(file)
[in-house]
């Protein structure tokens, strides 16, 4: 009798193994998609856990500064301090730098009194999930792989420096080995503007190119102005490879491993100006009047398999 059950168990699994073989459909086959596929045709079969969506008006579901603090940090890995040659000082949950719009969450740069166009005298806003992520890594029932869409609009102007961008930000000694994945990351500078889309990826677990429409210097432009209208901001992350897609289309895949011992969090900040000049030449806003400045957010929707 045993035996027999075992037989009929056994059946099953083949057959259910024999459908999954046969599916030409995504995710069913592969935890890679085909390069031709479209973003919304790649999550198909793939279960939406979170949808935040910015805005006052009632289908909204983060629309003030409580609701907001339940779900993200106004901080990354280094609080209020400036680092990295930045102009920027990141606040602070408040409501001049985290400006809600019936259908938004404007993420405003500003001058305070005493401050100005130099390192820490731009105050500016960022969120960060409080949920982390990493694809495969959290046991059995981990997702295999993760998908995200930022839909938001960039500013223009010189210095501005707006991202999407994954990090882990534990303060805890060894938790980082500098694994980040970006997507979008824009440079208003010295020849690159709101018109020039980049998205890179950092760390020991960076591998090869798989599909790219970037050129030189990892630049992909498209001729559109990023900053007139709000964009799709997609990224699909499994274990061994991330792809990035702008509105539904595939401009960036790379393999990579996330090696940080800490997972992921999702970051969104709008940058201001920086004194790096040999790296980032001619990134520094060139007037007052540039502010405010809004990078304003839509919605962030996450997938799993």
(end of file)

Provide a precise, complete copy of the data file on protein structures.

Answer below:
[in-house]
């Protein structure tokens, strides 16, 4: 009798193994998609856990500064301090730098009194999930792989420096080995503007190119102005490879491993100006009047398999 059950168990699994073989459909086959596929045709079969969506008006579901603090940090890995040659000082949950719009969450740069166009005298806003992520890594029932869409609009102007961008930000000694994945990351500078889309990826677990429409210097432009209208901001992350897609289309895949011992969090900040000049030449806003400045957010929707 045993035996027999075992037989009929056994059946099953083949057959259910024999459908999954046969599916030409995504995710069913592969935890890679085909390069031709479209973003919304790649999550198909793939279960939406979170949808935040910015805005006052009632289908909204983060629309003030409580609701907001339940779900993200106004901080990354280094609080209020400036680092990295930045102009920027990141606040602070408040409501001049985290400006809600019936259908938004404007993420405003500003001058305070005493401050100005130099390192820490731009105050500016960022969120960060409080949920982390990493694809495969959290046991059995981990997702295999993760998908995200930022839909938001960039500013223009010189210095501005707006991202999407994954990090882990534990303060805890060894938790980082500098694994980040970006997507979008824009440079208003010295020849690159709101018109020039980049998205890179950092760390020991960076591998090869798989599909790219970037050129030189990892630049992909498209001729559109990023900053007139709000964009799709997609990224699909499994274990061994991330792809990035702008509105539904595939401009960036790379393999990579996330090696940080800490997972992921999702970051969104709008940058201001920086004194790096040999790296980032001619990134520094060139007037007052540039502010405010809004990078304003839509919605962030996450997938799993």